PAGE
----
• Lack of application of the precautionary principle in the face of uncertainty: Without a definitive conclusion that the fish was legally caught and transhipped, South Korea allowed the fish to be imported and sold.
  • Informing and engaging industry and endconsumers: From transhipment to importation and sale, Industry played a large role in enabling the allegedly illegal fish to reach the market. Once there, the end-consumers played another large role in purchasing and consuming the fish.
  • Absence of applicable market-based regulations which restrict trade in illegal fish: South Korea does not have a legal tool, such as the EU IUU regulation, which restricts trade and import of illegal fish. The EU IUU regulation governs over EU vessels, EU waters, as well as imports to EU markets only.

Lessons learned

  • Need for sustained publicity and media engagement: While publicity was strong at the beginning of the case, it waned as time passed, thereby reducing the pressure placed on governments for a swift and successful conclusion to the investigation, ideally resulting in the further sanctioning of violators.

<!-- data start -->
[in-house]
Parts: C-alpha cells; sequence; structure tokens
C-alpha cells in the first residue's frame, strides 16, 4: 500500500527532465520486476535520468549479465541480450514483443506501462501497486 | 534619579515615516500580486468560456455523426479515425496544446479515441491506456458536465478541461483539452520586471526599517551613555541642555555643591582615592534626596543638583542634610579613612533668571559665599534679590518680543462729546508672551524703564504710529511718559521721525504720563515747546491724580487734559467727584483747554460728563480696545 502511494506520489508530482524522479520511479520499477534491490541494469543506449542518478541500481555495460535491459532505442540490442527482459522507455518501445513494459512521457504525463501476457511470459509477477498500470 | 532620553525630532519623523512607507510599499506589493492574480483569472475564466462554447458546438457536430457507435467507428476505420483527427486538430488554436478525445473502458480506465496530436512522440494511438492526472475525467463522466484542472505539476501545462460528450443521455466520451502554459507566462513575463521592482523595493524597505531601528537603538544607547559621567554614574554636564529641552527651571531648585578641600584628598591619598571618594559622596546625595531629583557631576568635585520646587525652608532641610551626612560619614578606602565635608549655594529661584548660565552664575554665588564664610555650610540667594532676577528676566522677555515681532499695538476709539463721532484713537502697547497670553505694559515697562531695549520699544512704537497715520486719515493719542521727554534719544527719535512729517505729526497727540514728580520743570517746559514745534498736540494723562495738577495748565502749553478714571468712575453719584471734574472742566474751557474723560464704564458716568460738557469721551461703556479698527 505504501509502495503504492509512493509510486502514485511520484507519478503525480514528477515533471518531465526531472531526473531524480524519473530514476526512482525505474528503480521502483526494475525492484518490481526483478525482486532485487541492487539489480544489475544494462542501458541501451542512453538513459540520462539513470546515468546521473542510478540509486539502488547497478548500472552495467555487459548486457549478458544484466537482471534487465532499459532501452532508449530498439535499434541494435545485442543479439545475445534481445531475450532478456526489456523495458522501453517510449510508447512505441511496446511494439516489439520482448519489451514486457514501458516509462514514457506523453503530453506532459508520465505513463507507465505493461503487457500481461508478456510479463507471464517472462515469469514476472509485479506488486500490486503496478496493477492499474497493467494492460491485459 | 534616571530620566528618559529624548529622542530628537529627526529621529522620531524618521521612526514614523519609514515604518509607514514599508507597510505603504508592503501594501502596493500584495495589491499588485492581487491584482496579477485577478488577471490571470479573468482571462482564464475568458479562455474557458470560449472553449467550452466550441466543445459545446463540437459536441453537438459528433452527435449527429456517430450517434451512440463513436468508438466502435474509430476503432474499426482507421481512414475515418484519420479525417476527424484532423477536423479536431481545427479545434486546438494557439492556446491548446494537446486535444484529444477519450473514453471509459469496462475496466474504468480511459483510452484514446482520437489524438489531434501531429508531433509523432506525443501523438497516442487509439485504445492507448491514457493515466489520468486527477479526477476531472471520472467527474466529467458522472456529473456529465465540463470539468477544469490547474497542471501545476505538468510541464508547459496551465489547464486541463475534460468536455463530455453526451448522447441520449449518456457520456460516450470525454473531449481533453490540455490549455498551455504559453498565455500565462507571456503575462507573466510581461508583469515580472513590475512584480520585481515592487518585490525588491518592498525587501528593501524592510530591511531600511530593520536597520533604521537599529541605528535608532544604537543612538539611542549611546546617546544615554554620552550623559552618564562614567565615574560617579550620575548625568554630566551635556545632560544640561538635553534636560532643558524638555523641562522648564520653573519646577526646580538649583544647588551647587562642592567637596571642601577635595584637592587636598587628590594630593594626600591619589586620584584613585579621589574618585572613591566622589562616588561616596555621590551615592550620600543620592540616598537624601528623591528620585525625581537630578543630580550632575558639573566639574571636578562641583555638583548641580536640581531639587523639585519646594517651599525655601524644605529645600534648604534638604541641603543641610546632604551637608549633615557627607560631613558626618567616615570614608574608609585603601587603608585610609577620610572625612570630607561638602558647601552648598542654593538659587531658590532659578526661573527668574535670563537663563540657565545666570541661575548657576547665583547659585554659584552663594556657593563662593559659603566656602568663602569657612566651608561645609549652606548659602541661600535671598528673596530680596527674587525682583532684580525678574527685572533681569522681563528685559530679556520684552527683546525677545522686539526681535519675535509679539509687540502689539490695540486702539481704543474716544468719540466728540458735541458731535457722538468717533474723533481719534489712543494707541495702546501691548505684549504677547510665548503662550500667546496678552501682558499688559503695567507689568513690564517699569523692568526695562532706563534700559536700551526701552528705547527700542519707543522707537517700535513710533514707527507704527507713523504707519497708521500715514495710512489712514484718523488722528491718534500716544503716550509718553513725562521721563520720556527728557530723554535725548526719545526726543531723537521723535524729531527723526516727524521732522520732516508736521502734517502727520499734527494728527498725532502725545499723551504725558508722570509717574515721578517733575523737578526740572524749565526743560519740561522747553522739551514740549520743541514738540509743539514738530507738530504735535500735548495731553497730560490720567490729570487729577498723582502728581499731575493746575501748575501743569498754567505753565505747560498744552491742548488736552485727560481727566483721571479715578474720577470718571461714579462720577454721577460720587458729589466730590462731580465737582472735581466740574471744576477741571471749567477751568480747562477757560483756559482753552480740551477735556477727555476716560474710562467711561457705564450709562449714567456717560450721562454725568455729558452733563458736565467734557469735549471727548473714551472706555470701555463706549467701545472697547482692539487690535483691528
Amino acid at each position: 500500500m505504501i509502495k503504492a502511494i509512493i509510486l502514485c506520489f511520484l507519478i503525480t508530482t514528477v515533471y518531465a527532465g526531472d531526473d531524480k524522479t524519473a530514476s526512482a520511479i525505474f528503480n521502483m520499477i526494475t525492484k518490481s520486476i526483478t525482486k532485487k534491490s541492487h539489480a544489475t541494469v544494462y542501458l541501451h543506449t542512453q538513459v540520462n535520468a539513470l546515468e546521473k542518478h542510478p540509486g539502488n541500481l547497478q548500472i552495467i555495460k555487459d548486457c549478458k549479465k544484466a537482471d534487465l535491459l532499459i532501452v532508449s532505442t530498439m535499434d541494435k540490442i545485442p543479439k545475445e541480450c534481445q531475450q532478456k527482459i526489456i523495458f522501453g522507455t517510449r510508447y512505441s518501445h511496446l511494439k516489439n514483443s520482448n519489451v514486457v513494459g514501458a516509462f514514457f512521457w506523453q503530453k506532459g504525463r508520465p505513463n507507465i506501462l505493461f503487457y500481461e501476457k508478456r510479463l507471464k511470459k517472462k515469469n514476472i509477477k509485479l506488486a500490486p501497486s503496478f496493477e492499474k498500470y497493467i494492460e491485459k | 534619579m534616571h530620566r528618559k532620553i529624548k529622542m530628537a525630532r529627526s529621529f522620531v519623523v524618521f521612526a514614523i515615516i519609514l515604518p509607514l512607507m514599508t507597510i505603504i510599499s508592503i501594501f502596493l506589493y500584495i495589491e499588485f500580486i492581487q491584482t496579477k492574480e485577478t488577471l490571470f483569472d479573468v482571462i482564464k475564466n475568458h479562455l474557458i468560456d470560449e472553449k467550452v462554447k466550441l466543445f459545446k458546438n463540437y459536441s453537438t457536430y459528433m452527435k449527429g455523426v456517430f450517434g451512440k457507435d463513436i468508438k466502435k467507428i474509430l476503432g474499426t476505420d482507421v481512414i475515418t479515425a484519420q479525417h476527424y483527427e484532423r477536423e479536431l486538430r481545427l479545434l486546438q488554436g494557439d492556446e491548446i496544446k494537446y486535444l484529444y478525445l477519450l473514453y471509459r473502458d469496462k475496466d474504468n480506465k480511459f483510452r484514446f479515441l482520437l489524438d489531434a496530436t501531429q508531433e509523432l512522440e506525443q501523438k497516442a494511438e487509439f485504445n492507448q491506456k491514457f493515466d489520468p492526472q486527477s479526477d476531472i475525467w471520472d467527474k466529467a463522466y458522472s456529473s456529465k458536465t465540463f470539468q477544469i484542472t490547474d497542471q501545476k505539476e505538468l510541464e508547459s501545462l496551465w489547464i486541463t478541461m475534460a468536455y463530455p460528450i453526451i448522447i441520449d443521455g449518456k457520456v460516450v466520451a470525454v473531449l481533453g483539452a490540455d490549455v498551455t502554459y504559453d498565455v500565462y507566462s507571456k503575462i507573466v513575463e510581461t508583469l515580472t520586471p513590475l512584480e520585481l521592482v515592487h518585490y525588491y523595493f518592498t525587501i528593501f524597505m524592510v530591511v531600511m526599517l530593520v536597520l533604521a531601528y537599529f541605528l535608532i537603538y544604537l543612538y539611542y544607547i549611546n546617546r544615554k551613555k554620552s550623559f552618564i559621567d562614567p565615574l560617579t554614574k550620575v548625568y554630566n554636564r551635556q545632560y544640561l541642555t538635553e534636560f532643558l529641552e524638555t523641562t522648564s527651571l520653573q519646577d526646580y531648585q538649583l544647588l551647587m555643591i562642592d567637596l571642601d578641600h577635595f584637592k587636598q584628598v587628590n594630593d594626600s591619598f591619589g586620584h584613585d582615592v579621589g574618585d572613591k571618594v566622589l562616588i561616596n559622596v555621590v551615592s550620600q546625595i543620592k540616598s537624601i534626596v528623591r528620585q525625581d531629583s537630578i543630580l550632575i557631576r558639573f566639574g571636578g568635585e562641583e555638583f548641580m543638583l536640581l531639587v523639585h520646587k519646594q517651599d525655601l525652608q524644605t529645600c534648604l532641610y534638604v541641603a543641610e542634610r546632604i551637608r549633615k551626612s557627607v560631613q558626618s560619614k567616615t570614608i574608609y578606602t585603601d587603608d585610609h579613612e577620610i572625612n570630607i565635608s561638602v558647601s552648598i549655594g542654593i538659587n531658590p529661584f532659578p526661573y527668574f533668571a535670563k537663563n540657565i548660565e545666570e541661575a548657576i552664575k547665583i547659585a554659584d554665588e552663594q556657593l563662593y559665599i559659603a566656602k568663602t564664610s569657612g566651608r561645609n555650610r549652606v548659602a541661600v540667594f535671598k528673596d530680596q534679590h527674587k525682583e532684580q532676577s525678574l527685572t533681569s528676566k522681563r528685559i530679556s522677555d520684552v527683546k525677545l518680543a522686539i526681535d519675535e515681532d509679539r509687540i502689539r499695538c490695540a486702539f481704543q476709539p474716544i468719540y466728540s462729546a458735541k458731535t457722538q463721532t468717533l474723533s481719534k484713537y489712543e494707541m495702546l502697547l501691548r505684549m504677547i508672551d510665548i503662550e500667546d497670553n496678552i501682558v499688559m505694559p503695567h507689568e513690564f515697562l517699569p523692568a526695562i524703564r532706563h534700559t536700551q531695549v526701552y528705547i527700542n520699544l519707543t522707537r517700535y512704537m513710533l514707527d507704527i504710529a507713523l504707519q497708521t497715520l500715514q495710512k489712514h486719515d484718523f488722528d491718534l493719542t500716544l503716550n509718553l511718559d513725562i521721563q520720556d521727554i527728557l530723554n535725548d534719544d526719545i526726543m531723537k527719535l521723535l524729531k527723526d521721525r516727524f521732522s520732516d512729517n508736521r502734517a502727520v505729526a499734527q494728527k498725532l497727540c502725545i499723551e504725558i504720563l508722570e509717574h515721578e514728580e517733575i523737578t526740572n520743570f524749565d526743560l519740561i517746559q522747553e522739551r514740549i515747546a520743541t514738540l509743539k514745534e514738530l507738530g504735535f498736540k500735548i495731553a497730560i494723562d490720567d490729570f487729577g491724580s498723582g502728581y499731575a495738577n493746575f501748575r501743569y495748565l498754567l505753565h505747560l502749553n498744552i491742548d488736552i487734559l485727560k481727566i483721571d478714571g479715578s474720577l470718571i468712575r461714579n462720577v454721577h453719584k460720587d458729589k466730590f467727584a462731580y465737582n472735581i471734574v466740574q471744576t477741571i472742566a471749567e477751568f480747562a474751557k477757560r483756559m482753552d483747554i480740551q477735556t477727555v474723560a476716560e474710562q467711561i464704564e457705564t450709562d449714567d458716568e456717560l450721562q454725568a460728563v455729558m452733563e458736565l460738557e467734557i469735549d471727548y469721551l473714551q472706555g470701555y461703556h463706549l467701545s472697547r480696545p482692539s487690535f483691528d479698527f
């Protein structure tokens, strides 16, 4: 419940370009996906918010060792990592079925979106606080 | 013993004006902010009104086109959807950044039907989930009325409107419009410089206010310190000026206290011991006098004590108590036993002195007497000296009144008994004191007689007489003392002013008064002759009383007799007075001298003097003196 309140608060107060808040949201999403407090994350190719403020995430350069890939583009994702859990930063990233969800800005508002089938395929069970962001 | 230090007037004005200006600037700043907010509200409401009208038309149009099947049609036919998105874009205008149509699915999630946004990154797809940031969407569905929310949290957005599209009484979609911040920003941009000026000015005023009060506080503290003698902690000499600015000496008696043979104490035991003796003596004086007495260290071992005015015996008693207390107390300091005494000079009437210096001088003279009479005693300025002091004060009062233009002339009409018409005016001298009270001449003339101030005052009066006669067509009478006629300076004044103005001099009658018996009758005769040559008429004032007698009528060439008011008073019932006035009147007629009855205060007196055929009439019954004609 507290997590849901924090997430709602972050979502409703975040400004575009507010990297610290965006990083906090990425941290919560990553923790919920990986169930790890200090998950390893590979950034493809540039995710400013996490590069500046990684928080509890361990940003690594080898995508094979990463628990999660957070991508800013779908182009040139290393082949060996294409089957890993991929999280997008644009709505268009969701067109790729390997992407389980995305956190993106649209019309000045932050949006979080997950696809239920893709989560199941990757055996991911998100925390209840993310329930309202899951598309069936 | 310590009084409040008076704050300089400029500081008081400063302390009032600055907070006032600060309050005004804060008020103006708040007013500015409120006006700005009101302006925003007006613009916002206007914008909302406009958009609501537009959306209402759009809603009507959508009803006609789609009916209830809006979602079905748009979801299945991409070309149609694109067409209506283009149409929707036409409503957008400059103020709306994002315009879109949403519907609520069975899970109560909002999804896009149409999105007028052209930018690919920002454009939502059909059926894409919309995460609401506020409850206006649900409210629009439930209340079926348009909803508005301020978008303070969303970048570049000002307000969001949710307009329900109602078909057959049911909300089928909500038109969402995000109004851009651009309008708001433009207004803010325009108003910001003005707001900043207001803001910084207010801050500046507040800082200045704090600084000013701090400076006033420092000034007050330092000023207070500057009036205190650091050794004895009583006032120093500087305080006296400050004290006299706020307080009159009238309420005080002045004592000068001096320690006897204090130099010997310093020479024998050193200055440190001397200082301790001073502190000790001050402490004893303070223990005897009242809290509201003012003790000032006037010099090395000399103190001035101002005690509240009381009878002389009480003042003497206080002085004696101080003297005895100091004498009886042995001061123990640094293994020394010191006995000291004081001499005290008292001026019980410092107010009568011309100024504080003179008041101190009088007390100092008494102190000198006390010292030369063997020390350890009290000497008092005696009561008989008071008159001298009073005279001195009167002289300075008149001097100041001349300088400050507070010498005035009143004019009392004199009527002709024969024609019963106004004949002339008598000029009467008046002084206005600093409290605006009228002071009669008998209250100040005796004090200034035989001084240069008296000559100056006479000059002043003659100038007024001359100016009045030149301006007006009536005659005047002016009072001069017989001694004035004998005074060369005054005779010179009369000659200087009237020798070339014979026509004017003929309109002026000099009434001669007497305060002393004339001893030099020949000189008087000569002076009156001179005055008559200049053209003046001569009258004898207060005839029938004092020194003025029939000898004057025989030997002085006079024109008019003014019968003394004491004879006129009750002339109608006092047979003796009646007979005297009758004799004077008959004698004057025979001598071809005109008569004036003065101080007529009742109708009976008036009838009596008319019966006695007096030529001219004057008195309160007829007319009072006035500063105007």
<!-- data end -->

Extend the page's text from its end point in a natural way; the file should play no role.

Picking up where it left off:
• Lack of information sharing and use of effective communication channels delayed the relevant information from being shared in time: As a result the fish was imported, sold and consumed.
  • Need for information sharing and collaboration among coastal States, particularly at a regional level: As was demonstrated by the fact that, after being sanctioned by the government of Sierra Leone for illegal fishing, the Kum Woong 101 travelled to Guinea to tranship its catch, which was destined for South Korea.
  • Need for decision makers and stakeholders to be informed of and able to understand the relevant legal frameworks: Various laws were at play in this case and a solid understanding of the intersection among them all was necessary to ensure that violations did not occur in any  part of the chain from fishing to transhipment to importation.
  • Need for cooperation among all stakeholders: This included the coastal, market, port, and flag States (including that of the Holland Klipper) as well as the industry players.
  • Community surveillance programs effectively support government enforcement of fishing laws and regulations: With the use of community surveillance reports, the government of Sierra Leone successfully was able to build a strong case to sanction the Kum Woong 101 for illegal fishing in its waters.

Next steps

In order to ensure a fair conclusion to this case and to prevent similar incidents in the future, the following steps should be considered:

  • The European Commission, Belgium, and the Netherlands should continue to investigate the alleged violations of the Holland Klipper and apply sanctions where appropriate.
  • South Korea should continue to investigate the alleged violations of the Kum Woong 101, collaborating with Sierra Leone and Guinea, and should apply sanctions where appropriate.